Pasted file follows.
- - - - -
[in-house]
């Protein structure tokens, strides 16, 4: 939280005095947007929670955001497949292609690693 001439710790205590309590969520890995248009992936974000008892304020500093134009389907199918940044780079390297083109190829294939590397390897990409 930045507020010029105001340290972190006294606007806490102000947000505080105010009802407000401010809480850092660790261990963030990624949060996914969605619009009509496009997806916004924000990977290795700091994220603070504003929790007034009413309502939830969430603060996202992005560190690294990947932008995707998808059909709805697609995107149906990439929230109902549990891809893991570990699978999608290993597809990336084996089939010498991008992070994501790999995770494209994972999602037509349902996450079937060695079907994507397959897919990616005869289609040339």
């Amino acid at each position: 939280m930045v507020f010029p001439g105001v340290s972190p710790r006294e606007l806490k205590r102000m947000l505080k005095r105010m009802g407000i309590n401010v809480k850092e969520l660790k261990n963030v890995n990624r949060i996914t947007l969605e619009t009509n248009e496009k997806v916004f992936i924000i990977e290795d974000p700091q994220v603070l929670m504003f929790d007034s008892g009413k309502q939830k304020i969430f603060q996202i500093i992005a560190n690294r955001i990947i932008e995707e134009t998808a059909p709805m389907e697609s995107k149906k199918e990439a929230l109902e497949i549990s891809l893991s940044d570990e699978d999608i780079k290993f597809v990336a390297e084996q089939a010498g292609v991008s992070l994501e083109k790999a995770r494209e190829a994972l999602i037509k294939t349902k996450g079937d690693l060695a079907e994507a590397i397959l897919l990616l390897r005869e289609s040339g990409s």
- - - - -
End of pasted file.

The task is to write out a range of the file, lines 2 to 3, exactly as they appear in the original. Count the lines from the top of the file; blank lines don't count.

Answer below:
């Protein structure tokens, strides 16, 4: 939280005095947007929670955001497949292609690693 001439710790205590309590969520890995248009992936974000008892304020500093134009389907199918940044780079390297083109190829294939590397390897990409 930045507020010029105001340290972190006294606007806490102000947000505080105010009802407000401010809480850092660790261990963030990624949060996914969605619009009509496009997806916004924000990977290795700091994220603070504003929790007034009413309502939830969430603060996202992005560190690294990947932008995707998808059909709805697609995107149906990439929230109902549990891809893991570990699978999608290993597809990336084996089939010498991008992070994501790999995770494209994972999602037509349902996450079937060695079907994507397959897919990616005869289609040339």
């Amino acid at each position: 939280m930045v507020f010029p001439g105001v340290s972190p710790r006294e606007l806490k205590r102000m947000l505080k005095r105010m009802g407000i309590n401010v809480k850092e969520l660790k261990n963030v890995n990624r949060i996914t947007l969605e619009t009509n248009e496009k997806v916004f992936i924000i990977e290795d974000p700091q994220v603070l929670m504003f929790d007034s008892g009413k309502q939830k304020i969430f603060q996202i500093i992005a560190n690294r955001i990947i932008e995707e134009t998808a059909p709805m389907e697609s995107k149906k199918e990439a929230l109902e497949i549990s891809l893991s940044d570990e699978d999608i780079k290993f597809v990336a390297e084996q089939a010498g292609v991008s992070l994501e083109k790999a995770r494209e190829a994972l999602i037509k294939t349902k996450g079937d690693l060695a079907e994507a590397i397959l897919l990616l390897r005869e289609s040339g990409s």